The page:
Incidentally, China is also facing flooding problems.

For the longer term, though, China needs to address wider environmental issues. From AFP/CNA:

Local governments in China are continuing to invest in dirty, resource-intense industries, jeopardising Beijing's goals of saving energy and cutting pollution, state media reported Monday.

Some regions are encouraging steel, cement and other heavy industries to boost economic growth despite demands from Beijing to rein in those sectors, the China Daily newspaper said, quoting a top development official...

In another setback, the Beijing News said the introduction of a formula that would hold local officials responsible for environmental damage had been "indefinitely postponed."

Saturday, 21 July 2007

China raises interest rates

This was quick, if not exactly unexpected. From AFP/CNA:

China's central bank announced Friday it will raise interest rates for the third time this year in an effort to cool -- but not stop -- an economy that is growing at its fastest pace in over a decade.

Benchmark lending and deposit rates will each rise by 0.27 percentage points from Saturday, the People's Bank of China said in a statement on its website.

Some reactions from economists:

"Raising lending rates will not have much influence on high inflation, which was mainly pushed high by a very fast increase in food prices," said Huang Haizhou, a Hong Kong-based economist with Barclays Capital...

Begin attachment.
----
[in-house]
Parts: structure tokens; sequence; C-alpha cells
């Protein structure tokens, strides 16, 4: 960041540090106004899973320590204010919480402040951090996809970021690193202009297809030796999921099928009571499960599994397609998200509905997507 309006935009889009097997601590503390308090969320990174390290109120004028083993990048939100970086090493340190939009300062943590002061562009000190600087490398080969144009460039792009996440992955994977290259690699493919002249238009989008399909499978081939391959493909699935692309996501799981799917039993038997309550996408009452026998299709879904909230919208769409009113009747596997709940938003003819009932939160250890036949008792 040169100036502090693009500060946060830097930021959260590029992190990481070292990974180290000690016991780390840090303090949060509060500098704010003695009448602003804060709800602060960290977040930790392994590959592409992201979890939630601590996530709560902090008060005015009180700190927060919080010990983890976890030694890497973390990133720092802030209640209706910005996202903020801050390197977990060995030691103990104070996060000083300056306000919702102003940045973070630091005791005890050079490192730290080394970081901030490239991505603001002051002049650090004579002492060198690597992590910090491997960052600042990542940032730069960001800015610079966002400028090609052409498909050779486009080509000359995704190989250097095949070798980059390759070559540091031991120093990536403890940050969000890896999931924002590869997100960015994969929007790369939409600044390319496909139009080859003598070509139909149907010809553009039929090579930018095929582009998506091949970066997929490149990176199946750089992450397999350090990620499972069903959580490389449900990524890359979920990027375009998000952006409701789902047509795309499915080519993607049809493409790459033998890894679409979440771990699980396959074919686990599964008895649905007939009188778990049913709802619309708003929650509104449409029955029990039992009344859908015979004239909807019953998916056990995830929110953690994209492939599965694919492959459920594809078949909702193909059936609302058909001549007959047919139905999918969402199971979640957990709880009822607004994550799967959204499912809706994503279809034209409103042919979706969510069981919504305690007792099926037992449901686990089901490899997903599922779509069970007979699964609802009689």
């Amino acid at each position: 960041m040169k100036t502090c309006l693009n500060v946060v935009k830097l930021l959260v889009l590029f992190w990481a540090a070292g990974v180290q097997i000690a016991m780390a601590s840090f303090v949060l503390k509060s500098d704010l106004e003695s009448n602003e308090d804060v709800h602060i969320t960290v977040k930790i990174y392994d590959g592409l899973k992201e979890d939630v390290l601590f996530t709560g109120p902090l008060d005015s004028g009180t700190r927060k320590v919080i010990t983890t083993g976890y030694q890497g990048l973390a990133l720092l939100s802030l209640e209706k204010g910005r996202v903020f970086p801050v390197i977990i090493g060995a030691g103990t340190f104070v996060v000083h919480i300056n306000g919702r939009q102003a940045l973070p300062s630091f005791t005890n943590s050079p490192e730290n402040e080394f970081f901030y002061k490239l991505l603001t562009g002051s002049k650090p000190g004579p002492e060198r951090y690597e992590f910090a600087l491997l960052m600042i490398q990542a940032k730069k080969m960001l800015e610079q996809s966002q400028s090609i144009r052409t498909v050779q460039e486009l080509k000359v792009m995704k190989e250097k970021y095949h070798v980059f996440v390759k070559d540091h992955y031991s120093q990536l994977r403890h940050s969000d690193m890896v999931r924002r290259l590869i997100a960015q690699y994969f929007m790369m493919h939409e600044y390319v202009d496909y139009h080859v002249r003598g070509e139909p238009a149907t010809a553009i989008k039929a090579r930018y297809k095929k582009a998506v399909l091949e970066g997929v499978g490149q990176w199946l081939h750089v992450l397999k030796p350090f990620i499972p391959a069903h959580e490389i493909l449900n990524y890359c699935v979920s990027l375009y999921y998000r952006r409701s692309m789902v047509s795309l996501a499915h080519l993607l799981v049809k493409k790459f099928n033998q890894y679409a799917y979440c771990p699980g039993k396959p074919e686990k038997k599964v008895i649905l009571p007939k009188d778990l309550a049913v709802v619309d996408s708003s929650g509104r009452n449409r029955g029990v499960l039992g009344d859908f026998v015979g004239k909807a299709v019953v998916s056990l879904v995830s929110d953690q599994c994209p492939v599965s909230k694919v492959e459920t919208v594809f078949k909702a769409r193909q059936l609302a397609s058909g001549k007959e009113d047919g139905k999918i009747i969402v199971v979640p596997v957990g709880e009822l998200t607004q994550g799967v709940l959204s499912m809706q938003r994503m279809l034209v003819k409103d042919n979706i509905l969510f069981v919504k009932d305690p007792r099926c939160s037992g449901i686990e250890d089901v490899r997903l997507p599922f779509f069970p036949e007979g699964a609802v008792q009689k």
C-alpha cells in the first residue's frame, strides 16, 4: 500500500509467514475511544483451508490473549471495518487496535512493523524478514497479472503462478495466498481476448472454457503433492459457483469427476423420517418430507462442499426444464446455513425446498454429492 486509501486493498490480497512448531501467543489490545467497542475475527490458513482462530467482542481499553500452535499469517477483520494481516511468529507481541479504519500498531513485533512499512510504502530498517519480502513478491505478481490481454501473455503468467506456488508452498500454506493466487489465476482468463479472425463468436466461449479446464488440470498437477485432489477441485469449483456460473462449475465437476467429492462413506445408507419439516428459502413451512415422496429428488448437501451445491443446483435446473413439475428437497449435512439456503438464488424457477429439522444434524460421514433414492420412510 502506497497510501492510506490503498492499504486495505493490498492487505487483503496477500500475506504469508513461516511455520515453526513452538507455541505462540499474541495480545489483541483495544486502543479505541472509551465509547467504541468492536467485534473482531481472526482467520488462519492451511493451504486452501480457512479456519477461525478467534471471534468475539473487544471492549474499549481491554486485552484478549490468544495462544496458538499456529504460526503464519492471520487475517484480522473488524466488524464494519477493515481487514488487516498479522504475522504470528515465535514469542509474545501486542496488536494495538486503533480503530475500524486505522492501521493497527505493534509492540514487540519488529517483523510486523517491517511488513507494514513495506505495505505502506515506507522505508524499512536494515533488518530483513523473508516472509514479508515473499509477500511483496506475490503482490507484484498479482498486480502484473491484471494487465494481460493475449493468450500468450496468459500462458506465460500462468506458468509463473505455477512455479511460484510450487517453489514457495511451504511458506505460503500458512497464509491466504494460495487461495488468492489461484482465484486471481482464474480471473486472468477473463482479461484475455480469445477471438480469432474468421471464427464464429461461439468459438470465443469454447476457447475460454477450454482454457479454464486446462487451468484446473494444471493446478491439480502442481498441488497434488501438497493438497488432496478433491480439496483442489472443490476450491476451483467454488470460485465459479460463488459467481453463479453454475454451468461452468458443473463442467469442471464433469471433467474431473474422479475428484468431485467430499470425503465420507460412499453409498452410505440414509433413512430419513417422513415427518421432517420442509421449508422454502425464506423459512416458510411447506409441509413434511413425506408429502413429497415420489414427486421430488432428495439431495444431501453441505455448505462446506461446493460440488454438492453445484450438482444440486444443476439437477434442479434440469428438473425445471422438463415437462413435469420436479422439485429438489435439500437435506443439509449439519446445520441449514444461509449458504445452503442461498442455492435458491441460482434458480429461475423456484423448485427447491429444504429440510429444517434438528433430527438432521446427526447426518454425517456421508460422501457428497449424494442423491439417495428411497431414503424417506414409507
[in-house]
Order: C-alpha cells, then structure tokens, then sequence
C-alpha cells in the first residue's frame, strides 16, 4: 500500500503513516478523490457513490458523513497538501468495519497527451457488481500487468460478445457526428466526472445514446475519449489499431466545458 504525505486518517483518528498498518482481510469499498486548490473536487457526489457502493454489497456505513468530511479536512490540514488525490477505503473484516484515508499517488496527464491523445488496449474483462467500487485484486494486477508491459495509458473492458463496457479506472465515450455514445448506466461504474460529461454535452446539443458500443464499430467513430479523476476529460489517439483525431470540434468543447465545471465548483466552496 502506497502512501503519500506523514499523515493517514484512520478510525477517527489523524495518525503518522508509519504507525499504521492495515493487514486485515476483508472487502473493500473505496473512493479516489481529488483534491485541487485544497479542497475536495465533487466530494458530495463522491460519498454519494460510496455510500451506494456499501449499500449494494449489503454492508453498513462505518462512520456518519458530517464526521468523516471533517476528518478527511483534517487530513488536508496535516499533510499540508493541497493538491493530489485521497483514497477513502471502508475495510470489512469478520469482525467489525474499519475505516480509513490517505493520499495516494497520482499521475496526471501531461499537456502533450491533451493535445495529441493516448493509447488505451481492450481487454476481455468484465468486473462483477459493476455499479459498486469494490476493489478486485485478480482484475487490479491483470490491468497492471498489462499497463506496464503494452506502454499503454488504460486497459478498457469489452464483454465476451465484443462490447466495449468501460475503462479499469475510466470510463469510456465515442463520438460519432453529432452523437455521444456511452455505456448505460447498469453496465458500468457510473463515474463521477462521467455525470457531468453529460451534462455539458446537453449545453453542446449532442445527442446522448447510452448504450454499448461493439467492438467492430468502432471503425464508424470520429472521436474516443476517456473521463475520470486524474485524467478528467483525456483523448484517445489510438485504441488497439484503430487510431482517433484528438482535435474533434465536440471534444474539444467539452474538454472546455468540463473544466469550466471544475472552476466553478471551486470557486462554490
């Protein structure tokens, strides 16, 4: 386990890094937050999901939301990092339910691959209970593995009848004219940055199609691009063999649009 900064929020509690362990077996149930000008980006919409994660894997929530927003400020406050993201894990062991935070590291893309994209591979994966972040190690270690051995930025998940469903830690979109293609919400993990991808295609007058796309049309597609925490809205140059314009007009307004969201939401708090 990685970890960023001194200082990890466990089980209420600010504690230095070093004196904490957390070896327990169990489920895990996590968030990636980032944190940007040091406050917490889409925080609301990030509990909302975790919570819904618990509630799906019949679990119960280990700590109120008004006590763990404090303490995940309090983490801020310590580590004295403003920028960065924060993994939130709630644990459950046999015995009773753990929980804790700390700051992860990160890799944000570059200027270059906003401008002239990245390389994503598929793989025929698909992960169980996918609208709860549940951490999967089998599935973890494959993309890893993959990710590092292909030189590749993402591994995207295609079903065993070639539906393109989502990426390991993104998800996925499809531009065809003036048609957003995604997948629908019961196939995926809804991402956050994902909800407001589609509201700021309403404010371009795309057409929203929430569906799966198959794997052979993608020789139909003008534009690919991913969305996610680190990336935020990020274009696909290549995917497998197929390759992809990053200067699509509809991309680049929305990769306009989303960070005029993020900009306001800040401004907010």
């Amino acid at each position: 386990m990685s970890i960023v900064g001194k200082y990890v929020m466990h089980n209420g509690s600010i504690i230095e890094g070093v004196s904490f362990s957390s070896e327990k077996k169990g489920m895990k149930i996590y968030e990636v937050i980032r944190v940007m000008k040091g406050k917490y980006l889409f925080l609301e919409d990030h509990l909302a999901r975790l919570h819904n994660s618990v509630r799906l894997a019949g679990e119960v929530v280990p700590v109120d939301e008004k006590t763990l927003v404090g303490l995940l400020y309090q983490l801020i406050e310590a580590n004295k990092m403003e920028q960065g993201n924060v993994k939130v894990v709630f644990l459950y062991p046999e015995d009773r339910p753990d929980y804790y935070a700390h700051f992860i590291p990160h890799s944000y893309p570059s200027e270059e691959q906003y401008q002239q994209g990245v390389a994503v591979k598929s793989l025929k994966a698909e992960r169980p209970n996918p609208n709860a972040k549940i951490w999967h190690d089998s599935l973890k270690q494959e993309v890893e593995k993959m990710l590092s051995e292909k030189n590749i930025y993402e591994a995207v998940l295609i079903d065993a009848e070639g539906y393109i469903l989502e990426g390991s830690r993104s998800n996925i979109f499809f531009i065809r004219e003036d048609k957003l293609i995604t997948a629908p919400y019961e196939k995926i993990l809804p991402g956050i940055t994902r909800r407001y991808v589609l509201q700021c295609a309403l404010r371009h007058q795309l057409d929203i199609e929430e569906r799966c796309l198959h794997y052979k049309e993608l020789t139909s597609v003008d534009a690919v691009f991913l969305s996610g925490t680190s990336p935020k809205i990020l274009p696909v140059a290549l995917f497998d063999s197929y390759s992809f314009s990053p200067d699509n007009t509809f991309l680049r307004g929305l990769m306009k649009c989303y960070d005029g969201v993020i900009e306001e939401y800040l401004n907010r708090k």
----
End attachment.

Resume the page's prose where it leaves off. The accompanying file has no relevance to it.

"The atmosphere in Beijing is still relatively relaxed, with no obvious belief among officials or local economists that this economy is careering out of control or growing seriously above potential," said [Standard Chartered senior economist Stephen] Green...

"We expect the boom to continue; we believe it to be sustainable," he said.

Friday, 20 July 2007

Chinese economy surges but US economy faces continued slow growth

Watch for more tightening from China after the latest economic data. From Reuters:

China's annual economic growth surged to an 11-½ year high of 11.9 percent in the second quarter, cementing expectations for tighter policy to keep the world's fastest-growing major economy from overheating.

The figures put China on course to chalk up its straight fifth year of double-digit growth and to overtake Germany as the world's third-biggest economy -- perhaps as soon as this year...

Soaring costs of pork and grain pushed annual consumer price inflation to a 33-month high of 4.4 percent in June, beating expectations and accelerating from 3.4 percent in May.

Other figures also were stronger than expected: industrial output in June rose 19.4 percent from a year earlier, retail sales were up 16.0 percent and investment in urban areas was up 28.5 percent.

The US economy could do with some boost from stronger growth elsewhere. There might not be so much in the US itself. The latest reading on the Conference Board's US leading index:

The Conference Board announced today that the U.S. leading index decreased 0.3 percent, the coincident index increased 0.2 percent and the lagging index increased 0.5 percent in June...

The leading index now stands at 137.5 (1996=100). Based on revised data, this index increased 0.2 percent in May and decreased 0.2 percent in April. During the six-month span through June, the leading index decreased 0.7 percent, with four out of ten components advancing (diffusion index, six-month span equals forty percent).

Thursday, 19 July 2007

Inflation moderates in US and UK, Fed concerned about housing

Reuters reports Ben Bernanke's speech to Congress yesterday.

Federal Reserve Chairman Ben Bernanke told Congress on Wednesday housing market woes could dampen an expected pickup in U.S. economic growth, but he restated that the central bank's main worry is inflation.